Next week, Painted Faces, my fifth novel debuts around the world!
Yesterday, I spoke about one of the important settings in the story: Budapest, Hungary.
Hungary is also a land associated with iconic horror figures. To me, horror as a genre, always alludes to classics of literature and the classic monsters of 1930s and 1940s Hollywood, specifically those of Universal.
|Pumpkin and lantern on a doorstep in Budapest|
It’s a tradition for me to revisit the classic figures each Halloween. Visiting Budapest just a couple of days before Halloween, and seeing the beautiful ripe pumpkins sitting on the steps, brought these figures to life.
So, how exactly do Universal monsters fit into Painted Faces? Without giving too much away, I’ll say that one event is based in an interesting historical detail that I uncovered in my research. In 1938, several movie theaters ran a promotion to attract attention to the Universal monsters. Sequels were in the works and the original movies of Dracula and Frankenstein were shown as double features. The promotion went further than this, though. It offered any lady brave enough to watch by herself $10!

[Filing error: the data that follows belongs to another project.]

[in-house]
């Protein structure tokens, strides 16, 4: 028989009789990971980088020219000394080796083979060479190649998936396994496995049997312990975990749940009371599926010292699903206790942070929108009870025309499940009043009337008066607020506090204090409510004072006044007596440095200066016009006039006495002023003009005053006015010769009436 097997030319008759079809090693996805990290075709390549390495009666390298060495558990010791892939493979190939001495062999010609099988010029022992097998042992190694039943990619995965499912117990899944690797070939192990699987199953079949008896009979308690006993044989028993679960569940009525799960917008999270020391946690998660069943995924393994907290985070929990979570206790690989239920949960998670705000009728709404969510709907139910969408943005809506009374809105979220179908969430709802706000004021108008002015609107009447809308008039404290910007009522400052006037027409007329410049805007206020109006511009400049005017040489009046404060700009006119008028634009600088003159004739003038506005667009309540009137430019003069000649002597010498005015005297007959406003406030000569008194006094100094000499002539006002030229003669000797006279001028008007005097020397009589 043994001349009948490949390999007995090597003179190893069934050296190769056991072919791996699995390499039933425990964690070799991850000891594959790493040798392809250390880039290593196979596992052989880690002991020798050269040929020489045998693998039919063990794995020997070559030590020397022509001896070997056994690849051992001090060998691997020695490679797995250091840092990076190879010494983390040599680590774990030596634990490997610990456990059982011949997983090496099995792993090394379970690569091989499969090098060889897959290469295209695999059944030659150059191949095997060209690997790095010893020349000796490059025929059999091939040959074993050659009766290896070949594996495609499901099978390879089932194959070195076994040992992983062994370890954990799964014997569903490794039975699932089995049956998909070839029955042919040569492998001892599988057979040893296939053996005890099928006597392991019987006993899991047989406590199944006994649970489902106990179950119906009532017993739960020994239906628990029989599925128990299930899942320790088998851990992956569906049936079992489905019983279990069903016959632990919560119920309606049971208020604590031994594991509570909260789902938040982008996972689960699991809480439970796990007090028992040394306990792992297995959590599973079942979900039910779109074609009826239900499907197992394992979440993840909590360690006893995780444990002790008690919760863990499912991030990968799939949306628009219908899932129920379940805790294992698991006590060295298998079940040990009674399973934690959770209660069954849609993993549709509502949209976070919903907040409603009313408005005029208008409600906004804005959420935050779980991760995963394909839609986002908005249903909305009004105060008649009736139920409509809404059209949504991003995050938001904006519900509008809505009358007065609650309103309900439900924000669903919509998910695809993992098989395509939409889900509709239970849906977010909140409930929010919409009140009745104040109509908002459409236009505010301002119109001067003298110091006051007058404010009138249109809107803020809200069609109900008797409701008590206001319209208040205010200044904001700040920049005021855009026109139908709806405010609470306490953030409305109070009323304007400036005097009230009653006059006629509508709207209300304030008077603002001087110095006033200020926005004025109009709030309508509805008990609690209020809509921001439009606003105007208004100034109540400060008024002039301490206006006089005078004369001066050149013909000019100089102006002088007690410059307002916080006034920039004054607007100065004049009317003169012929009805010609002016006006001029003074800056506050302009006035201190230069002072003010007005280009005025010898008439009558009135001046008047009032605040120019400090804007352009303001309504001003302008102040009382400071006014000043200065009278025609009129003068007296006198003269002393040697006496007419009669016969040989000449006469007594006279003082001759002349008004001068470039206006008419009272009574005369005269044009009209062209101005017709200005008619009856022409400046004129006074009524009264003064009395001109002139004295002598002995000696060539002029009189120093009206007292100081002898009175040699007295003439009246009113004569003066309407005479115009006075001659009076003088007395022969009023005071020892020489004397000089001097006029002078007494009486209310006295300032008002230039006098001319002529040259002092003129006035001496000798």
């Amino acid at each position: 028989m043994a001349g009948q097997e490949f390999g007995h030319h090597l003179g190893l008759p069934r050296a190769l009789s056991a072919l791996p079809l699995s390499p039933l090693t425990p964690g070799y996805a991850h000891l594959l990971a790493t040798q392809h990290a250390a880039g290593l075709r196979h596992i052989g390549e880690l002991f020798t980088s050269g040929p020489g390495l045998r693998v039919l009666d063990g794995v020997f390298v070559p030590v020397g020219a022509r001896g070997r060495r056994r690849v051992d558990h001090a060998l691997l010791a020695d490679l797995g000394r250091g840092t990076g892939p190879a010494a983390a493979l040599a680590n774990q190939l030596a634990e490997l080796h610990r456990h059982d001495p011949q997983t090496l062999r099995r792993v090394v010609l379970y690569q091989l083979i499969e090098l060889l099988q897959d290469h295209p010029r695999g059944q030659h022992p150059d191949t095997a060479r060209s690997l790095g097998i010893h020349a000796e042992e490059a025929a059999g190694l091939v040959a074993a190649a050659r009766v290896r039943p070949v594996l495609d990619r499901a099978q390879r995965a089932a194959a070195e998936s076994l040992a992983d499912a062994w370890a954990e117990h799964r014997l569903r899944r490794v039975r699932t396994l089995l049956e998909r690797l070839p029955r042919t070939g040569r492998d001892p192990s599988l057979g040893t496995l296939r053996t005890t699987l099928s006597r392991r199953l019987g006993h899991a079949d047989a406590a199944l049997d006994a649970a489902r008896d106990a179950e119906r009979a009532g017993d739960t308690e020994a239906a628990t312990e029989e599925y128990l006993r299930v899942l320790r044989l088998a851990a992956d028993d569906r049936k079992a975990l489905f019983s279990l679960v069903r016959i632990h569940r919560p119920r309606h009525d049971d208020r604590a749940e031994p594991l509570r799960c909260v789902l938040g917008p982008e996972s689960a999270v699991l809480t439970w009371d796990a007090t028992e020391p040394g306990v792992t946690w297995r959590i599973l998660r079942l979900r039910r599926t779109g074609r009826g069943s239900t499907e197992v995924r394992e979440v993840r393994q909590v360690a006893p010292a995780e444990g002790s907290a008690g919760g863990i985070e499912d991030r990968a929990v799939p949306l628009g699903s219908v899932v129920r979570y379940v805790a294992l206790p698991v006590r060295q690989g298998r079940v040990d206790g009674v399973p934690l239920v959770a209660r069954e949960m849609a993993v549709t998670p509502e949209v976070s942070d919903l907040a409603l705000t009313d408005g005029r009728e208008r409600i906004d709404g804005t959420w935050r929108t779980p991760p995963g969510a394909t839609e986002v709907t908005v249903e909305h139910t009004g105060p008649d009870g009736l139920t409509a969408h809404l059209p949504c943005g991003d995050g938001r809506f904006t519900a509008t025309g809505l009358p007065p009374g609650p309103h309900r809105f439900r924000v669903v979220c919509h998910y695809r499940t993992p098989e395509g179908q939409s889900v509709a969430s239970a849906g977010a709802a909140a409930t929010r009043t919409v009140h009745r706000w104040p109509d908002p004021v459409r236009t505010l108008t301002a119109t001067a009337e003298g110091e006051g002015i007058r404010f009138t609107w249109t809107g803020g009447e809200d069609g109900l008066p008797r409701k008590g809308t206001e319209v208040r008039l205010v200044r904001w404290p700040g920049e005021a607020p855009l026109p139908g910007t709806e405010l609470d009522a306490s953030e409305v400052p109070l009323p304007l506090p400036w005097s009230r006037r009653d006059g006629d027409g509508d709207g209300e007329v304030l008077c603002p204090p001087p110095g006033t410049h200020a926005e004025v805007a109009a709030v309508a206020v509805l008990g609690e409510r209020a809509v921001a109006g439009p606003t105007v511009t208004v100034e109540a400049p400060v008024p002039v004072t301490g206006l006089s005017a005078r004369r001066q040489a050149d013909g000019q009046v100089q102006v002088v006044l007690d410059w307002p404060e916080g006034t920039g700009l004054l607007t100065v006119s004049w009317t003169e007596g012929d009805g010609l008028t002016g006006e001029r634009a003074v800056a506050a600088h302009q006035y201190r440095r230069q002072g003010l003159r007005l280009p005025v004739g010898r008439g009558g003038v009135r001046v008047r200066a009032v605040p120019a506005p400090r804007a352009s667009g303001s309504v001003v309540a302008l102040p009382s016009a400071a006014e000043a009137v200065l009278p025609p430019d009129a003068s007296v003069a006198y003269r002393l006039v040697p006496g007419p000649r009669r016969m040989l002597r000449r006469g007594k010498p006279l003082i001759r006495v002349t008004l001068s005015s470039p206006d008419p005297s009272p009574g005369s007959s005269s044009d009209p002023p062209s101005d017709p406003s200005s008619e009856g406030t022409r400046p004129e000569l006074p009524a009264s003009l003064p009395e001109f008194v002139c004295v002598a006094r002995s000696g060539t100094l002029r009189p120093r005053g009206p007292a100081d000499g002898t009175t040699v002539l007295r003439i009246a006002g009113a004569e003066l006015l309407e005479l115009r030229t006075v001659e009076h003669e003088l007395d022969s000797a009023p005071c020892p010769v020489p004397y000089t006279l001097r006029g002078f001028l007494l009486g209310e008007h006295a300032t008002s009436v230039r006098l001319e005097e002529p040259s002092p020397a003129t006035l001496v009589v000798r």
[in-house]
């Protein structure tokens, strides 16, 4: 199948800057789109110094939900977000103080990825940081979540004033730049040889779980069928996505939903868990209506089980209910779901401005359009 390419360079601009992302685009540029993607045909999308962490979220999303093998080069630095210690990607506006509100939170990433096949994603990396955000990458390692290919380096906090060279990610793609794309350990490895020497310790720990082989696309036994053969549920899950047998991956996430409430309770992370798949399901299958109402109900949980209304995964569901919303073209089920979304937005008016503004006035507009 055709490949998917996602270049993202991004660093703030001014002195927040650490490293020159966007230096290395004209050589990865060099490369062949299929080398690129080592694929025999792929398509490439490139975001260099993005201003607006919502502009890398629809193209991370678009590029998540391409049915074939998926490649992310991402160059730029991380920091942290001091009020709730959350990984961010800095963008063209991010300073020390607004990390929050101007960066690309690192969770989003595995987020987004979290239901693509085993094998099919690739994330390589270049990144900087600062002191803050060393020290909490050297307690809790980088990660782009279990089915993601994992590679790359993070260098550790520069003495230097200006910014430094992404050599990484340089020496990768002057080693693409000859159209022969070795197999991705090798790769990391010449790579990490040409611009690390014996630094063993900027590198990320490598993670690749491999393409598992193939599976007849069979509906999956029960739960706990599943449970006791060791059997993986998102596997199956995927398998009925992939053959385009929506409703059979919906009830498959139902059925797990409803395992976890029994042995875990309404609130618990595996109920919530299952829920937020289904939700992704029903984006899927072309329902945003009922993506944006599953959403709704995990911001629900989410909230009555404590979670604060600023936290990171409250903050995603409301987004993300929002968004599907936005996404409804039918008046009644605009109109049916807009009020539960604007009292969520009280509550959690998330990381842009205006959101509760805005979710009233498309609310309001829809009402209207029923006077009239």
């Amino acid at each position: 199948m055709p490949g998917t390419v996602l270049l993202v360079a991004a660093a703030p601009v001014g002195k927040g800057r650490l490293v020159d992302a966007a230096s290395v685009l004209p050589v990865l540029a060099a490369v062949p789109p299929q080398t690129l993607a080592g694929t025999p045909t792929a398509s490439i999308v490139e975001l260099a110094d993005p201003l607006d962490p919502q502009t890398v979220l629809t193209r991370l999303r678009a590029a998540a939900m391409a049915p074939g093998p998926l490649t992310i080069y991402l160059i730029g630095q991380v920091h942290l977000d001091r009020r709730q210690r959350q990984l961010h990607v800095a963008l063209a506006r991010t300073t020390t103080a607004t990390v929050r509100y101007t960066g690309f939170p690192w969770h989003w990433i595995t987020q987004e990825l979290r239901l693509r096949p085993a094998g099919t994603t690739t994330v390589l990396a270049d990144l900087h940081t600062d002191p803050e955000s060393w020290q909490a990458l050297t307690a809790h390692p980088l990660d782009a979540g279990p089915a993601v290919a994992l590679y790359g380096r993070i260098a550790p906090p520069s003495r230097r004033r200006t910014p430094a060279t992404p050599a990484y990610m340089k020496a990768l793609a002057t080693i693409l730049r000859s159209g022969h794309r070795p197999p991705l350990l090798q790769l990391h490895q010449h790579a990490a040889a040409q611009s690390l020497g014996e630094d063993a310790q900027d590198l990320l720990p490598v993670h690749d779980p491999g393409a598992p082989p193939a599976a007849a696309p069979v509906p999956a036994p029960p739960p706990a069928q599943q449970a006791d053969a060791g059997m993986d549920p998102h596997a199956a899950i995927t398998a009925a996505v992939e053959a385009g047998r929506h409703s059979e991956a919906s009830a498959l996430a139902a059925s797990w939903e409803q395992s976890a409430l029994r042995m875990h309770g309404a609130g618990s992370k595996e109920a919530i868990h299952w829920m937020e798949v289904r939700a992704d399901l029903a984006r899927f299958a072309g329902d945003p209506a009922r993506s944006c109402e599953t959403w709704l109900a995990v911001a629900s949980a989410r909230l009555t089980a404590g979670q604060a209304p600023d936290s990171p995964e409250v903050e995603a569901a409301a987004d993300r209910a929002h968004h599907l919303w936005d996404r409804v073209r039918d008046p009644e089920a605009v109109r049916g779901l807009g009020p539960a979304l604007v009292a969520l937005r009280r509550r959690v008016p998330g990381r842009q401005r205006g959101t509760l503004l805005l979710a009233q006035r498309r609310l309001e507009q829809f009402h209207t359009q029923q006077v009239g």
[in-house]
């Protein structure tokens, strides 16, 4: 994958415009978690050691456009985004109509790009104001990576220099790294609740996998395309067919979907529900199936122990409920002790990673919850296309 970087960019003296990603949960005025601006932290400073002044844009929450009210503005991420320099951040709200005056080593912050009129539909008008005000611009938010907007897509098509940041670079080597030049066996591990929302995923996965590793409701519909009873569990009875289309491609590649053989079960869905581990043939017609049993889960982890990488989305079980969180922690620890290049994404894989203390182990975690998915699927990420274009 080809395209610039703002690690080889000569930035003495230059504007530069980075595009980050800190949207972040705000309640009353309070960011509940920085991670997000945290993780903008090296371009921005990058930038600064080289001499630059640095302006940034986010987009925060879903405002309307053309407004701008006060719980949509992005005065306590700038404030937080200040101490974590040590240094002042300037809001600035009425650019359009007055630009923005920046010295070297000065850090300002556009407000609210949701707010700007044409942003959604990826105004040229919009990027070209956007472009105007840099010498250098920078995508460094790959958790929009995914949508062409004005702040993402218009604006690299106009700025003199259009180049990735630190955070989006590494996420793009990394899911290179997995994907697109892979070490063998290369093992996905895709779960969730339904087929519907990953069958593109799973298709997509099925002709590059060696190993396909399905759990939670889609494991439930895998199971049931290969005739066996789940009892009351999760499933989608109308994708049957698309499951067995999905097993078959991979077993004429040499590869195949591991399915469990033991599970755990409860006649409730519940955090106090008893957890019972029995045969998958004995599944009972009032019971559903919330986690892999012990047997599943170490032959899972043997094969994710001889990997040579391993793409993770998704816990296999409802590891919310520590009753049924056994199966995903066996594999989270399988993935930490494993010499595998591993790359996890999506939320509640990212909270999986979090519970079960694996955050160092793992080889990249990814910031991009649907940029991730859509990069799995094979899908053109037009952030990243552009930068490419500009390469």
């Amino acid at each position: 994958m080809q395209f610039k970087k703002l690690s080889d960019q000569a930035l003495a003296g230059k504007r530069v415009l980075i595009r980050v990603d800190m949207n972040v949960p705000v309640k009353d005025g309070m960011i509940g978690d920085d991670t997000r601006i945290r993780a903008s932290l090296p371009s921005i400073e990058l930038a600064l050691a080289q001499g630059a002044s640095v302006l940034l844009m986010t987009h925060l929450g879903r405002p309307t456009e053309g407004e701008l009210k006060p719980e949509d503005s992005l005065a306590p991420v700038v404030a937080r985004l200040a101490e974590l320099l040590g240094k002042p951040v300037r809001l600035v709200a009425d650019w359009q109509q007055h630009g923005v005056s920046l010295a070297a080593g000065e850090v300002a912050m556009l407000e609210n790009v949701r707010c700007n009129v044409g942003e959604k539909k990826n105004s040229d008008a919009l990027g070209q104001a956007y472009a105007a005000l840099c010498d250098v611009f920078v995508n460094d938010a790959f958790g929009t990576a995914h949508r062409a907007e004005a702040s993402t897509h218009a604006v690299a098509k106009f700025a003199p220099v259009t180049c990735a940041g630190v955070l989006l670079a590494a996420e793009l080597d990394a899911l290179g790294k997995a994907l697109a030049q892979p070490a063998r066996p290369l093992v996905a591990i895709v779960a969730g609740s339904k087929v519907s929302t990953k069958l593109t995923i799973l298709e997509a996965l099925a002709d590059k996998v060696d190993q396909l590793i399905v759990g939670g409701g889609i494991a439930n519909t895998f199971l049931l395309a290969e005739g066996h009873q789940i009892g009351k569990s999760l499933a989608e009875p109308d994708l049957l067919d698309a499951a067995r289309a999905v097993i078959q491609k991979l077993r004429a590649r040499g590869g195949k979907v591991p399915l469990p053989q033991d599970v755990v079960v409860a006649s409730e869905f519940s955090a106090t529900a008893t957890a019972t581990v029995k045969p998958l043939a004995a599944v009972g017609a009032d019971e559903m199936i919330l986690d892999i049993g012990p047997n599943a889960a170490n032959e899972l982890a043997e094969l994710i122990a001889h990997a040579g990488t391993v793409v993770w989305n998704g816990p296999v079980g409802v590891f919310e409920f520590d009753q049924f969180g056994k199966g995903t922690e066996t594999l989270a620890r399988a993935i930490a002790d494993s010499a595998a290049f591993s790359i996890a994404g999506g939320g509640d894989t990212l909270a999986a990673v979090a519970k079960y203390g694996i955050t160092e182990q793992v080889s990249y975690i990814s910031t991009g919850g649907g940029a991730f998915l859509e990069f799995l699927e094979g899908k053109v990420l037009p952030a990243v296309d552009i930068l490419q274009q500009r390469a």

At the time, people were fainting from the horror.
The classic monster movies are more than just a scare or a thrill, though. Their creation, in the decades following WWI, tried to interpret the horror that the world saw and the grisly injuries that men returned from the trenches with. Exploring the appeal and the ramifications of the horror genre is a component of Painted Faces.
As an interesting side note, Bram Stoker, who wrote Dracula was from Dublin and I have visited the museum about him.
Never fear. Though these allusions do fit well with Halloween, Painted Faces runs from March to August, 1938 and tells the story of a summer. We’ll explore one of those summer experiences tomorrow.
My best to you all,